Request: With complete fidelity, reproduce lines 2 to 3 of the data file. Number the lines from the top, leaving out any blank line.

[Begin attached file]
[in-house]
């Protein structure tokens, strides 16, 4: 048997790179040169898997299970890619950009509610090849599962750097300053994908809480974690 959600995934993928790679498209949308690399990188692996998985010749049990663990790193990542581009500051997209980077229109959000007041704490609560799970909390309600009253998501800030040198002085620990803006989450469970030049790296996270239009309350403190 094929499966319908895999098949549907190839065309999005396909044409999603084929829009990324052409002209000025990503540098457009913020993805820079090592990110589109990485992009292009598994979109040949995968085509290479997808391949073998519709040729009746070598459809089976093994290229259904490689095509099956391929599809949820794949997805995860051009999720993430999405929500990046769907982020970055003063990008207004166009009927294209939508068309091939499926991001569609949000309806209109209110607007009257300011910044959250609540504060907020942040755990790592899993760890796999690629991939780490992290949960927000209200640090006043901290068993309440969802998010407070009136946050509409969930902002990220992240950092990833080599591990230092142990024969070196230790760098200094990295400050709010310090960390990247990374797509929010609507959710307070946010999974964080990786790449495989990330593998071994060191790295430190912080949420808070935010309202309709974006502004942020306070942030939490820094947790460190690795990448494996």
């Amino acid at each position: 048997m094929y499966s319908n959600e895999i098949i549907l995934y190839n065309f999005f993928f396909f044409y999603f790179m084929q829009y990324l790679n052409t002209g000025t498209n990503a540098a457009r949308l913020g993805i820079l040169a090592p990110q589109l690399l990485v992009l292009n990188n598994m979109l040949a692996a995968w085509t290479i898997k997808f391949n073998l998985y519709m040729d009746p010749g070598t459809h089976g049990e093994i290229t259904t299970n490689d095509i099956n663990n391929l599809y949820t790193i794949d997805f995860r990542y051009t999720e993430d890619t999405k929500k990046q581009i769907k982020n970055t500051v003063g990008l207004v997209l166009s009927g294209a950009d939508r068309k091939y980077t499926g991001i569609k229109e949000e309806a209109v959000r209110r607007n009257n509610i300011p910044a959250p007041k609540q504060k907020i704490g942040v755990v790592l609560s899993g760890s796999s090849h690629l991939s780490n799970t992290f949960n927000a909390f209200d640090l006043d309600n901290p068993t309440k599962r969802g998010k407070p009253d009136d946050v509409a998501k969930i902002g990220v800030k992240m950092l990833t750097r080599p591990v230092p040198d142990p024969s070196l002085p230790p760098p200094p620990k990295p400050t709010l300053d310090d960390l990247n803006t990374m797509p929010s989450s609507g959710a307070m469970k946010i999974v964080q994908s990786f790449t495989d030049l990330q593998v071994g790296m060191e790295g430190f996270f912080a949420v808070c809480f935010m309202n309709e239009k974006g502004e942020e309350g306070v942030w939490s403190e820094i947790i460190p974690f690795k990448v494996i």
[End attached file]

């Protein structure tokens, strides 16, 4: 048997790179040169898997299970890619950009509610090849599962750097300053994908809480974690 959600995934993928790679498209949308690399990188692996998985010749049990663990790193990542581009500051997209980077229109959000007041704490609560799970909390309600009253998501800030040198002085620990803006989450469970030049790296996270239009309350403190 094929499966319908895999098949549907190839065309999005396909044409999603084929829009990324052409002209000025990503540098457009913020993805820079090592990110589109990485992009292009598994979109040949995968085509290479997808391949073998519709040729009746070598459809089976093994290229259904490689095509099956391929599809949820794949997805995860051009999720993430999405929500990046769907982020970055003063990008207004166009009927294209939508068309091939499926991001569609949000309806209109209110607007009257300011910044959250609540504060907020942040755990790592899993760890796999690629991939780490992290949960927000209200640090006043901290068993309440969802998010407070009136946050509409969930902002990220992240950092990833080599591990230092142990024969070196230790760098200094990295400050709010310090960390990247990374797509929010609507959710307070946010999974964080990786790449495989990330593998071994060191790295430190912080949420808070935010309202309709974006502004942020306070942030939490820094947790460190690795990448494996």
């Amino acid at each position: 048997m094929y499966s319908n959600e895999i098949i549907l995934y190839n065309f999005f993928f396909f044409y999603f790179m084929q829009y990324l790679n052409t002209g000025t498209n990503a540098a457009r949308l913020g993805i820079l040169a090592p990110q589109l690399l990485v992009l292009n990188n598994m979109l040949a692996a995968w085509t290479i898997k997808f391949n073998l998985y519709m040729d009746p010749g070598t459809h089976g049990e093994i290229t259904t299970n490689d095509i099956n663990n391929l599809y949820t790193i794949d997805f995860r990542y051009t999720e993430d890619t999405k929500k990046q581009i769907k982020n970055t500051v003063g990008l207004v997209l166009s009927g294209a950009d939508r068309k091939y980077t499926g991001i569609k229109e949000e309806a209109v959000r209110r607007n009257n509610i300011p910044a959250p007041k609540q504060k907020i704490g942040v755990v790592l609560s899993g760890s796999s090849h690629l991939s780490n799970t992290f949960n927000a909390f209200d640090l006043d309600n901290p068993t309440k599962r969802g998010k407070p009253d009136d946050v509409a998501k969930i902002g990220v800030k992240m950092l990833t750097r080599p591990v230092p040198d142990p024969s070196l002085p230790p760098p200094p620990k990295p400050t709010l300053d310090d960390l990247n803006t990374m797509p929010s989450s609507g959710a307070m469970k946010i999974v964080q994908s990786f790449t495989d030049l990330q593998v071994g790296m060191e790295g430190f996270f912080a949420v808070c809480f935010m309202n309709e239009k974006g502004e942020e309350g306070v942030w939490s403190e820094i947790i460190p974690f690795k990448v494996i």